On Derrick Rose, the New York Knicks and the Hurt of Being a Fan

The Knicks are a central part of my identity. For the good and the bad, the New York Knickerbockers are a part of who I am. For many people in my life,, Netta and the Knicks are a fluid tandem — one does not exist without the other. The team has influenced nearly every part of my life: my wardrobe, the decor in my apartment, my reading materials, my listening habits and television interests, my relationships and perhaps most profoundly, my career. So it should come as no surprise that I had a deep-rooted reaction to the Derrick Rose trade.

“Drose a knick”

When I read the text message from my brother-in-law, my heart sank. No, no, no, this could not be happening again. No, no, no. In all honesty, I’m still having trouble sifting through my deep-seeded emotions regarding the trade, but when friends asked for my thoughts, I shared this story:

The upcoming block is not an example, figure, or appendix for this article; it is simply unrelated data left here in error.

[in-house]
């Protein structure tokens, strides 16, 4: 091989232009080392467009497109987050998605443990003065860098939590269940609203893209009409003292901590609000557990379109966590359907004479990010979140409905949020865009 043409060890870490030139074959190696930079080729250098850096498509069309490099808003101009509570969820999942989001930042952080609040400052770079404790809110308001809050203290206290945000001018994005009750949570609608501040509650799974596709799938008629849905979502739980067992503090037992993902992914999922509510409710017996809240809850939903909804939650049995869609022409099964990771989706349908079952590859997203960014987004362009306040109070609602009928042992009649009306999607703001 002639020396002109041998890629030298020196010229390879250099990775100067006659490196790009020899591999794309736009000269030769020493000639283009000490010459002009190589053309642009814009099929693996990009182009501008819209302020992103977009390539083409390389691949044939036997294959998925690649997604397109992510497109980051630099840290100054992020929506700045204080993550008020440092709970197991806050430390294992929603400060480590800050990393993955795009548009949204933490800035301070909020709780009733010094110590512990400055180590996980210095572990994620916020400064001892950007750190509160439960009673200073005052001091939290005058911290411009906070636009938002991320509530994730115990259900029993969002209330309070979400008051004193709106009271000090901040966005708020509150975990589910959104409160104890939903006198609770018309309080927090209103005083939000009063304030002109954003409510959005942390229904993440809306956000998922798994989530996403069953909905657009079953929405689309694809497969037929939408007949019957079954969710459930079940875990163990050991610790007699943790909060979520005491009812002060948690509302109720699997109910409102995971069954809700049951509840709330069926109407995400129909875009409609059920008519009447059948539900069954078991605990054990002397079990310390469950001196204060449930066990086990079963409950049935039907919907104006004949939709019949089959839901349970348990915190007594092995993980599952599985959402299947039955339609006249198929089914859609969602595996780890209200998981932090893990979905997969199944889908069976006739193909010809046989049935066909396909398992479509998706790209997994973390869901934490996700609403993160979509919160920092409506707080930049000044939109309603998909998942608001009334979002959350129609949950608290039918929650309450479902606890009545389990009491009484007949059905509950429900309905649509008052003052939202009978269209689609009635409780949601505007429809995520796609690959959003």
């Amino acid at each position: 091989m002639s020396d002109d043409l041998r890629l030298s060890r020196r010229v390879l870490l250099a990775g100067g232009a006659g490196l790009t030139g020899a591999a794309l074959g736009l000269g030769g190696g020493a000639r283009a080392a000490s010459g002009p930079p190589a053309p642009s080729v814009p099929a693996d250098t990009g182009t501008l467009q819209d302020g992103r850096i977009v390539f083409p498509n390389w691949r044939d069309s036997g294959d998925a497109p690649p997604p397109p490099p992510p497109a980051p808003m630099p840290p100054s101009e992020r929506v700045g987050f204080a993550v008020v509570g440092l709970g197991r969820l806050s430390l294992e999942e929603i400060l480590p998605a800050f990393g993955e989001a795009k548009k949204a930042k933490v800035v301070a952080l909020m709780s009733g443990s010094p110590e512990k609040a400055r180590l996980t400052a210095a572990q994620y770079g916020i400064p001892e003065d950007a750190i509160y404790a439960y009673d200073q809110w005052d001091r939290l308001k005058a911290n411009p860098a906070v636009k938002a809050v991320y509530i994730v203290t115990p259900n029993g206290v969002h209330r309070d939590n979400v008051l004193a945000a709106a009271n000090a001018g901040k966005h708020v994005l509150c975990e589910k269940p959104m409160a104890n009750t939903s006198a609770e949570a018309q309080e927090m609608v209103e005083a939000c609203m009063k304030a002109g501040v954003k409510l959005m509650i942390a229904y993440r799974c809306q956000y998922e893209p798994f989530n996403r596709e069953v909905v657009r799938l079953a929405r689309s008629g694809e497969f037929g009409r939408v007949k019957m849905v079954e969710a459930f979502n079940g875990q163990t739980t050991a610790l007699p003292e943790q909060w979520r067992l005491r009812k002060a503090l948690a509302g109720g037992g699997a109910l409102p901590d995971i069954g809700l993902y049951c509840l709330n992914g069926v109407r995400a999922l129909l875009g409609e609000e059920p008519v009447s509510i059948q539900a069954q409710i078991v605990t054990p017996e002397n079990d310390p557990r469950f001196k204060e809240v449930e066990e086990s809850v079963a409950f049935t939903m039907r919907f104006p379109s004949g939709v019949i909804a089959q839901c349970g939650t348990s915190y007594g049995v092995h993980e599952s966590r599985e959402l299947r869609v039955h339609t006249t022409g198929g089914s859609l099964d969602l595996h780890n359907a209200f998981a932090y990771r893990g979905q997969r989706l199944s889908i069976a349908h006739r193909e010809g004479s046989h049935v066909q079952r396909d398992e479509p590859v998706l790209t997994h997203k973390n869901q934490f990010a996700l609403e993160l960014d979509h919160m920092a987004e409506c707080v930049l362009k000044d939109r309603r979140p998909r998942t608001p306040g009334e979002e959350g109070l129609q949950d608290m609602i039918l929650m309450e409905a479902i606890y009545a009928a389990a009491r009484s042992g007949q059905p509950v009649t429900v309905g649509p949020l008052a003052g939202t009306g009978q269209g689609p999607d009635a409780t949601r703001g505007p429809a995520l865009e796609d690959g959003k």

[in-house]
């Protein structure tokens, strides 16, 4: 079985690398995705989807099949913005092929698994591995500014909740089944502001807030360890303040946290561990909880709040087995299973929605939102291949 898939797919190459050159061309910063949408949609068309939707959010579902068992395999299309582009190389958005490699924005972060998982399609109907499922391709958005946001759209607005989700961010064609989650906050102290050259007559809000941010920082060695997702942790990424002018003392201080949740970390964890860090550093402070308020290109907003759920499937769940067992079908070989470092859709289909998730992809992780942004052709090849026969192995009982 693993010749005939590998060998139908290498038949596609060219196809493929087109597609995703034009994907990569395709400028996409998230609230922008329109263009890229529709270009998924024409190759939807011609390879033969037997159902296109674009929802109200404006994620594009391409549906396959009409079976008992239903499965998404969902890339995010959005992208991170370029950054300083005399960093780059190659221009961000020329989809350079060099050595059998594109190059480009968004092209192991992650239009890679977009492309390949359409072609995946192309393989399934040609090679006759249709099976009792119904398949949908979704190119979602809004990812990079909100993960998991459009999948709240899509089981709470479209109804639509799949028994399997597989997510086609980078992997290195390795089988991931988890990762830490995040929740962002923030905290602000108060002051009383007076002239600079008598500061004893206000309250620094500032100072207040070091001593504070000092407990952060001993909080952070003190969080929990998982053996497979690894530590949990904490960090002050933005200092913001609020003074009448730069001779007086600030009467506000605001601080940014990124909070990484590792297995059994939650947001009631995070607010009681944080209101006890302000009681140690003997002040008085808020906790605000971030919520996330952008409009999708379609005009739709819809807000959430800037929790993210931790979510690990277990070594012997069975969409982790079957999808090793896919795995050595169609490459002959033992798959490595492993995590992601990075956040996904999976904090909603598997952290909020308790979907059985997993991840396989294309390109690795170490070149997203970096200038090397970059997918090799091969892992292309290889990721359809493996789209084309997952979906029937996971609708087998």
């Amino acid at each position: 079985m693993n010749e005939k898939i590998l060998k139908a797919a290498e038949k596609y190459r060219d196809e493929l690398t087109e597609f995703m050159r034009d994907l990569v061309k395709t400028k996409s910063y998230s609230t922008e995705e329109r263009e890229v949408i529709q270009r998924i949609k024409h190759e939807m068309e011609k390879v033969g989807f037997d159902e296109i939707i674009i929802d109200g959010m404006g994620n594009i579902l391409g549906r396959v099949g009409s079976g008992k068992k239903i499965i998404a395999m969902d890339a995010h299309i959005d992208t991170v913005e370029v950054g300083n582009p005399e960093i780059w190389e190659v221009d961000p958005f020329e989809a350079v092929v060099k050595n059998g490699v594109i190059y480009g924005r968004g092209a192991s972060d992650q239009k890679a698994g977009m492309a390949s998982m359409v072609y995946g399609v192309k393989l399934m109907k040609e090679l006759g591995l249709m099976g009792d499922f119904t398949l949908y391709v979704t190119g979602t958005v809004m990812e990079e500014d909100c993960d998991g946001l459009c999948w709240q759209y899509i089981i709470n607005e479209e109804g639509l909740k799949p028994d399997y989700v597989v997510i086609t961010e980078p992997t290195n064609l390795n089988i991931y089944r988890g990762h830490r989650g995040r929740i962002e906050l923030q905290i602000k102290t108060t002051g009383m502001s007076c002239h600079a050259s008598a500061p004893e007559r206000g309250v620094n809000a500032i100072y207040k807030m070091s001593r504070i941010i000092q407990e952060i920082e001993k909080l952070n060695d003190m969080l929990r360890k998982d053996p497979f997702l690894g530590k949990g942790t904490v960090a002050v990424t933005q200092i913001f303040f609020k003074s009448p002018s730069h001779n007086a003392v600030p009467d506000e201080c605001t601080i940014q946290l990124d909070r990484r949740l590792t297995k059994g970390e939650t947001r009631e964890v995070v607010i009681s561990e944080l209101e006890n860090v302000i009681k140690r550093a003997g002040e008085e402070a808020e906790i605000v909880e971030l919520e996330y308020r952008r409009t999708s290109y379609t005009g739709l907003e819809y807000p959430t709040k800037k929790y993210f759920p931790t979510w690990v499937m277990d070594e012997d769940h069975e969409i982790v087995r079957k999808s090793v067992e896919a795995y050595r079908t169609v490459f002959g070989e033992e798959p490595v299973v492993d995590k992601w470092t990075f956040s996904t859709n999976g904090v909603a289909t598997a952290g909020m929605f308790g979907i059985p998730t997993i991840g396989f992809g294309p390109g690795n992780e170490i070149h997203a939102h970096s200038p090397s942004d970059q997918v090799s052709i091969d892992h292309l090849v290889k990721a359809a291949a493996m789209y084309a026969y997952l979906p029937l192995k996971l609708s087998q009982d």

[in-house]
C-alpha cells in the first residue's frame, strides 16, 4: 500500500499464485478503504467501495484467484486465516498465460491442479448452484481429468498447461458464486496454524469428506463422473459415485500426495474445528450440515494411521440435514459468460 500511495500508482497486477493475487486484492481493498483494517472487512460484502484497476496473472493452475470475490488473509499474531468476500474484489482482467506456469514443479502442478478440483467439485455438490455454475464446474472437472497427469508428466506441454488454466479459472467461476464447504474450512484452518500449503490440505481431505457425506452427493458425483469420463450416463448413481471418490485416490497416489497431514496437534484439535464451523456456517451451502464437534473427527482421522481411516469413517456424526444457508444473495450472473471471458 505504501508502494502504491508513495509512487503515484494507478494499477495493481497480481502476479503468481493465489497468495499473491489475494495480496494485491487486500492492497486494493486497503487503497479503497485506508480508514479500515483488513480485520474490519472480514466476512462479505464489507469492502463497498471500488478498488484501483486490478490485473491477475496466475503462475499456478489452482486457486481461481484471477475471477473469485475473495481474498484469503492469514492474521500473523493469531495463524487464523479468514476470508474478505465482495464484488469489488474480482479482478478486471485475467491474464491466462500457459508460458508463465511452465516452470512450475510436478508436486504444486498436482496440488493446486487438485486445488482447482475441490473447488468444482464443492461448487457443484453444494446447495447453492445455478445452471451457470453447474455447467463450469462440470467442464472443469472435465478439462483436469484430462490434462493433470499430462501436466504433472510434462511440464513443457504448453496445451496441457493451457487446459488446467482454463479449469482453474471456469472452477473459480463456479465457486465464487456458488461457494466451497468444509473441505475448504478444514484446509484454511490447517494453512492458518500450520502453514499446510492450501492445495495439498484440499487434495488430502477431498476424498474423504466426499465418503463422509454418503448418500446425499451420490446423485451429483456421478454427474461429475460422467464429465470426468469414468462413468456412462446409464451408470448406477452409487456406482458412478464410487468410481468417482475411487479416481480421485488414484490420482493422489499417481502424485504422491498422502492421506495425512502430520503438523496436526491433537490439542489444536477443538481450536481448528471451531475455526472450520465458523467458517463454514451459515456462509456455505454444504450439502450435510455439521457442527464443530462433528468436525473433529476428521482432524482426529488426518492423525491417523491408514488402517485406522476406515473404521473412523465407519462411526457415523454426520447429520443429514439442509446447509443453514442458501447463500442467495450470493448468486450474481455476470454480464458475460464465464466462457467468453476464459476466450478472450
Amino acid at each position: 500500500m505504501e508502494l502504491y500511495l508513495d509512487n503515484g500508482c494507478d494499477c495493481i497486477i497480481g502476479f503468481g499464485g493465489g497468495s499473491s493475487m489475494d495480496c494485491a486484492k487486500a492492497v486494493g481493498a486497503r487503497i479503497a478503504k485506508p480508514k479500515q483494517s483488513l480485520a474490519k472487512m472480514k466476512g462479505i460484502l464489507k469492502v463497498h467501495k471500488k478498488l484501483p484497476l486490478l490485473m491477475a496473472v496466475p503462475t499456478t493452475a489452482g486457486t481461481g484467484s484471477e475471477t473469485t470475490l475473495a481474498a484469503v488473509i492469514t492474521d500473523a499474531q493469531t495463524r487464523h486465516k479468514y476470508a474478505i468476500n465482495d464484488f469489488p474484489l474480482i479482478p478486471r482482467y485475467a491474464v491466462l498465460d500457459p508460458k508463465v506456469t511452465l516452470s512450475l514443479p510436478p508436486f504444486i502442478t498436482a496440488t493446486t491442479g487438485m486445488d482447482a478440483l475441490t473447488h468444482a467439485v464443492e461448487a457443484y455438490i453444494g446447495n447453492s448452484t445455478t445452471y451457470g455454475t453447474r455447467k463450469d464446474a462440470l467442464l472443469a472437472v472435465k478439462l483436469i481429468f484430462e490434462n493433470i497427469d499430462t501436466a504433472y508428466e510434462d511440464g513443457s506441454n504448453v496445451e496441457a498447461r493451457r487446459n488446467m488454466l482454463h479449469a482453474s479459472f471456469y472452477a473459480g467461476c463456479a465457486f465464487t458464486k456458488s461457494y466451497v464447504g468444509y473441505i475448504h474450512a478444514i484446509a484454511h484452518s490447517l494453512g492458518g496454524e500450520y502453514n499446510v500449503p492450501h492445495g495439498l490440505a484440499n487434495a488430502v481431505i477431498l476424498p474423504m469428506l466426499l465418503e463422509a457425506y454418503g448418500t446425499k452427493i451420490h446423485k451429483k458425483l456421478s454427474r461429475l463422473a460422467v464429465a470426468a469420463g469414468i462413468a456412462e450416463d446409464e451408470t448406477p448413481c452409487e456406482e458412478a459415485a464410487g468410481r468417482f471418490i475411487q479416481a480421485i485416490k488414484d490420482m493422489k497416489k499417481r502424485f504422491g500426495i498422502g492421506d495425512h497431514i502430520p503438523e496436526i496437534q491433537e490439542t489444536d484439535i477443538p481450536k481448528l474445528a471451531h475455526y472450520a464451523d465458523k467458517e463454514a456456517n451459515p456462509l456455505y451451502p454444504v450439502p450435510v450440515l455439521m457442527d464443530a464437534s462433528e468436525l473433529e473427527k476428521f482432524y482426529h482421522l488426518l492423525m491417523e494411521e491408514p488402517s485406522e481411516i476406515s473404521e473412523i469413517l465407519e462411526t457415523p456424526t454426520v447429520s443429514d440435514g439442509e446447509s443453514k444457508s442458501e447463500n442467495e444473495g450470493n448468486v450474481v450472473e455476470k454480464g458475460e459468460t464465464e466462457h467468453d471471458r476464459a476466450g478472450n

On November 13,2010 I went with some friends to the Evanston movie theater to see the epic Denzel Washington film, “Unstoppable”. I was a freshman and eager to meet the upperclassmen who were also a part of this Northwestern News Network outing. I ended up sitting between two people who would become my friends, but at the time were just older boys that I didn’t know and who didn’t know me. I was pretty shy and quiet, maybe a bit intimidated, but when one of them mentioned Pat Riley I went off. With a string of expletives my loud enthralling outburst as to why I had such disdain for a great basketball mind, left both Jason and Justin in shock. In my memory, they both laughed nervously and looked totally stunned. Needless to say, their perception of me was definitely changed. My reaction to the sting of Pat Riley’s ugly departure years earlier is nothing compared to the visceral reaction I am having to the Knicks acquisition of Derrick Rose.